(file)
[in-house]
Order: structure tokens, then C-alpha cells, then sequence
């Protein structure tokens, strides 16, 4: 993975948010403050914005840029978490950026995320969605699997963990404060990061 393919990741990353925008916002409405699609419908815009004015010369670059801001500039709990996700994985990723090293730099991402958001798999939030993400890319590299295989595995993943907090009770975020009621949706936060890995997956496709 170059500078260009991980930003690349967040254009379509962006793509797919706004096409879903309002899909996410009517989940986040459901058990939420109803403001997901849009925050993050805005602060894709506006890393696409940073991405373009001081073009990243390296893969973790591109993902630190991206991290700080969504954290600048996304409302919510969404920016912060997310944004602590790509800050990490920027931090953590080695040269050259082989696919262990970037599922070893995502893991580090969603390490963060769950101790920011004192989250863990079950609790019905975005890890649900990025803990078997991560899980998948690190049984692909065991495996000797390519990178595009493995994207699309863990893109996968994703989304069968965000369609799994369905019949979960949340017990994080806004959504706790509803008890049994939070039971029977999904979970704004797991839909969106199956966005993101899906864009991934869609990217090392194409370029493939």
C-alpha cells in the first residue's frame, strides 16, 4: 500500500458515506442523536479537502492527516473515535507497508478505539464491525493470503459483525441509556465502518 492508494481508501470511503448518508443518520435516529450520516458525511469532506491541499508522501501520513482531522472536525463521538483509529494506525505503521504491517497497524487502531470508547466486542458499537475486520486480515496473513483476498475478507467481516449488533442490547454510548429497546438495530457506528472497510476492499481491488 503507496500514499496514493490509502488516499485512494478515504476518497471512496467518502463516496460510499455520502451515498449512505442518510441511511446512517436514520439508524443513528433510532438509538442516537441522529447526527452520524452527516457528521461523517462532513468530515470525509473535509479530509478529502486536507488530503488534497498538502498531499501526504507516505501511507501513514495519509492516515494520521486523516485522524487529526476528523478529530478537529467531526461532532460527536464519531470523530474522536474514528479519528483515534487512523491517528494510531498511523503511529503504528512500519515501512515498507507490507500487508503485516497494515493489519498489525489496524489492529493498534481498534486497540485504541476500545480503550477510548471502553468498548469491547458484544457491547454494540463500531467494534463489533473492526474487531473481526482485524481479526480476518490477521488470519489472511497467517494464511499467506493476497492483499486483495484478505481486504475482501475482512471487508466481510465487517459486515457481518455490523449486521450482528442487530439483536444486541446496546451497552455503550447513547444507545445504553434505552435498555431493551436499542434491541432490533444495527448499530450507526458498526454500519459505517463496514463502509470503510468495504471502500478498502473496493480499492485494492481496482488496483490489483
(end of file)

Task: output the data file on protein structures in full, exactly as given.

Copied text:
[in-house]
Order: structure tokens, then C-alpha cells, then sequence
């Protein structure tokens, strides 16, 4: 993975948010403050914005840029978490950026995320969605699997963990404060990061 393919990741990353925008916002409405699609419908815009004015010369670059801001500039709990996700994985990723090293730099991402958001798999939030993400890319590299295989595995993943907090009770975020009621949706936060890995997956496709 170059500078260009991980930003690349967040254009379509962006793509797919706004096409879903309002899909996410009517989940986040459901058990939420109803403001997901849009925050993050805005602060894709506006890393696409940073991405373009001081073009990243390296893969973790591109993902630190991206991290700080969504954290600048996304409302919510969404920016912060997310944004602590790509800050990490920027931090953590080695040269050259082989696919262990970037599922070893995502893991580090969603390490963060769950101790920011004192989250863990079950609790019905975005890890649900990025803990078997991560899980998948690190049984692909065991495996000797390519990178595009493995994207699309863990893109996968994703989304069968965000369609799994369905019949979960949340017990994080806004959504706790509803008890049994939070039971029977999904979970704004797991839909969106199956966005993101899906864009991934869609990217090392194409370029493939």
C-alpha cells in the first residue's frame, strides 16, 4: 500500500458515506442523536479537502492527516473515535507497508478505539464491525493470503459483525441509556465502518 492508494481508501470511503448518508443518520435516529450520516458525511469532506491541499508522501501520513482531522472536525463521538483509529494506525505503521504491517497497524487502531470508547466486542458499537475486520486480515496473513483476498475478507467481516449488533442490547454510548429497546438495530457506528472497510476492499481491488 503507496500514499496514493490509502488516499485512494478515504476518497471512496467518502463516496460510499455520502451515498449512505442518510441511511446512517436514520439508524443513528433510532438509538442516537441522529447526527452520524452527516457528521461523517462532513468530515470525509473535509479530509478529502486536507488530503488534497498538502498531499501526504507516505501511507501513514495519509492516515494520521486523516485522524487529526476528523478529530478537529467531526461532532460527536464519531470523530474522536474514528479519528483515534487512523491517528494510531498511523503511529503504528512500519515501512515498507507490507500487508503485516497494515493489519498489525489496524489492529493498534481498534486497540485504541476500545480503550477510548471502553468498548469491547458484544457491547454494540463500531467494534463489533473492526474487531473481526482485524481479526480476518490477521488470519489472511497467517494464511499467506493476497492483499486483495484478505481486504475482501475482512471487508466481510465487517459486515457481518455490523449486521450482528442487530439483536444486541446496546451497552455503550447513547444507545445504553434505552435498555431493551436499542434491541432490533444495527448499530450507526458498526454500519459505517463496514463502509470503510468495504471502500478498502473496493480499492485494492481496482488496483490489483